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Anti-mimesis is a philosophical position that holds the direct opposite of Aristotelian mimesis. Its most notable proponent is Oscar Wilde, who opined in his 1889 essay The Decay of Lying that, “Life imitates Art far more than Art imitates Life”. In the essay, written as a Platonic dialogue, Wilde holds that anti-mimesis “results not merely from Life’s imitative instinct, but from the fact that the self-conscious aim of Life is to find expression, and that Art offers it certain beautiful forms through which it may realise that energy.”.[1][2]

What is found in life and nature is not what is really there, but is that which artists have taught people to find there, through art. As in an example posited by Wilde, although there has been fog in London for centuries, one notices the beauty and wonder of the fog because “poets and painters have taught the loveliness of such effects…They did not exist till Art had invented them.”.[1]

McGrath places the antimimetic philosophy in a tradition of Irish writing, including Wilde and writers such as Synge and Joyce in a group that “elevate blarney (in the form of linguistic idealism) to aesthetic and philosophical distinction”, noting that Terry Eagleton observes an even longer tradition that stretches “as far back in Irish thought as the ninth-century theology of John Scottus Eriugena” and “the fantastic hyperbole of the ancient sagas”. Wilde’s antimimetic idealism, specifically, McGrath describes to be part of the late nineteenth century debate between Romanticism and Realism.[1] Wilde’s antimimetic philosophy has also had influence on later Irish writers, including Brian Friel.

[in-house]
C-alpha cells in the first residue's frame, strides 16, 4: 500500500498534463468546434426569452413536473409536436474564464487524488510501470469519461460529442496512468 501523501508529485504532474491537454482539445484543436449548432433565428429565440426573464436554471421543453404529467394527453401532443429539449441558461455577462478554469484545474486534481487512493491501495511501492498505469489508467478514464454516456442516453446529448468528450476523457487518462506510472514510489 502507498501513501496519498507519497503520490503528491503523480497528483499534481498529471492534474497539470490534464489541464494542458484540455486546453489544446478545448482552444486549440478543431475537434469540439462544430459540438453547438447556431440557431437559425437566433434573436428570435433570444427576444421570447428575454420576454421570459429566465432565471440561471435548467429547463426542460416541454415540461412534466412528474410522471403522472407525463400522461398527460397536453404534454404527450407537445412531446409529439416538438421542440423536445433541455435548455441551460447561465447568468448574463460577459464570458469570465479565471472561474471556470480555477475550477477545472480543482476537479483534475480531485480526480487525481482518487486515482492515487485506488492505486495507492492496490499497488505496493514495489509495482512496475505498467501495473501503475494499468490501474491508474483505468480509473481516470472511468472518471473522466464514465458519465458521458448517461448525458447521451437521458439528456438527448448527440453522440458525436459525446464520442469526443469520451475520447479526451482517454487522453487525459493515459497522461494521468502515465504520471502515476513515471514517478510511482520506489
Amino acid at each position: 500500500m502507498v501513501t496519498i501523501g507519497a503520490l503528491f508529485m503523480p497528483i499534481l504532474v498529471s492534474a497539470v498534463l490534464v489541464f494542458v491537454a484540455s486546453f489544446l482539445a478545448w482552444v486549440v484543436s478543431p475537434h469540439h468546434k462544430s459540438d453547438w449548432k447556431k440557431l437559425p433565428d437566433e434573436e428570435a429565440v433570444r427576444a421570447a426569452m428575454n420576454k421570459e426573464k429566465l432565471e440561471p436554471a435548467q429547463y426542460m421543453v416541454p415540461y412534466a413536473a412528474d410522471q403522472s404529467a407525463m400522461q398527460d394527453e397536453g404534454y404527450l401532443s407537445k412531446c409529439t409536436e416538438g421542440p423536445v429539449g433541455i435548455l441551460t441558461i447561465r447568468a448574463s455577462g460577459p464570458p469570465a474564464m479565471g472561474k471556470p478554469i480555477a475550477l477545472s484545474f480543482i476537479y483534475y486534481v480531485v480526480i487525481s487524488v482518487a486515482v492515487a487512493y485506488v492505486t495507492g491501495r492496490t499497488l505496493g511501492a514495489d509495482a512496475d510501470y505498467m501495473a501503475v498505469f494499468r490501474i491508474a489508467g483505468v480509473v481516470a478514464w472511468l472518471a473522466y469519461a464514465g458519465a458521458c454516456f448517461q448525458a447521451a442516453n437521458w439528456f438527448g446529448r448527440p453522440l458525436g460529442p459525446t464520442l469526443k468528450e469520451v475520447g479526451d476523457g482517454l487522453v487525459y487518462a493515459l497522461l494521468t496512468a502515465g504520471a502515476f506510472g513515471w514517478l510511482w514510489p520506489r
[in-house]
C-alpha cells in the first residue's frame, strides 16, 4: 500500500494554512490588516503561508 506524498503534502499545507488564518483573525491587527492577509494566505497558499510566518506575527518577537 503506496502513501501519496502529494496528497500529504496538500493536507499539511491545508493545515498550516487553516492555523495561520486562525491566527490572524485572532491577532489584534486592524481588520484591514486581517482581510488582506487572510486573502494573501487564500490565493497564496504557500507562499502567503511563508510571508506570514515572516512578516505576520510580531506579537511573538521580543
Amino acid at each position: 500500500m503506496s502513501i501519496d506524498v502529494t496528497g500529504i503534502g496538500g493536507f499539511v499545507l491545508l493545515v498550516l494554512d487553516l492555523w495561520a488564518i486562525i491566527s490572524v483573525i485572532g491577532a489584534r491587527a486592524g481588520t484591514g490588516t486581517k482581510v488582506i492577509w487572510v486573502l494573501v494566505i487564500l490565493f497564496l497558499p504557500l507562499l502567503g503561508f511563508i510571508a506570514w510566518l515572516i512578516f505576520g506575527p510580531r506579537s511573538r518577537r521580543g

Halliwell asserts that the idea that life imitates art derives from classical notions that can be traced as far back as the writings of Aristophanes of Byzantium, and does not negate mimesis but rather “displace[s] its purpose onto the artlike fashioning of life itself”. Halliwell draws a parallel between Wilde’s philosophy and Aristophanes’ famous question about the comedies written by Menander: “O Menander and Life! Which of you took the other as your model?”, noting, however, that Aristophanes was a precursor to Wilde, and not necessarily espousing the positions that Wilde was later to propound.[3]

In George Bernard Shaw‘s preface to Three Plays he wrote, “I have noticed that when a certain type of feature appears in painting and is admired as beautiful, it presently becomes common in nature; so that the Beatrices and Francescas in the picture galleries of one generation come to life as the parlor-maids and waitresses of the next.” He stated that he created the aristocratic characters in Cashel Byron’s Profession as unrealistically priggish even without his later understanding that “the real world does not exist…men and women are made by their own fancies in the image of the imaginary creatures in my youthful fictions, only much stupider.” Shaw, however, disagreed with Wilde on some points. He considered most attempts by life to imitate art to be reprehensible, in part because the art that people generally chose to imitate was idealistic and romanticized.[4]

About Royal Rosamond Press

I am an artist, a writer, and a theologian.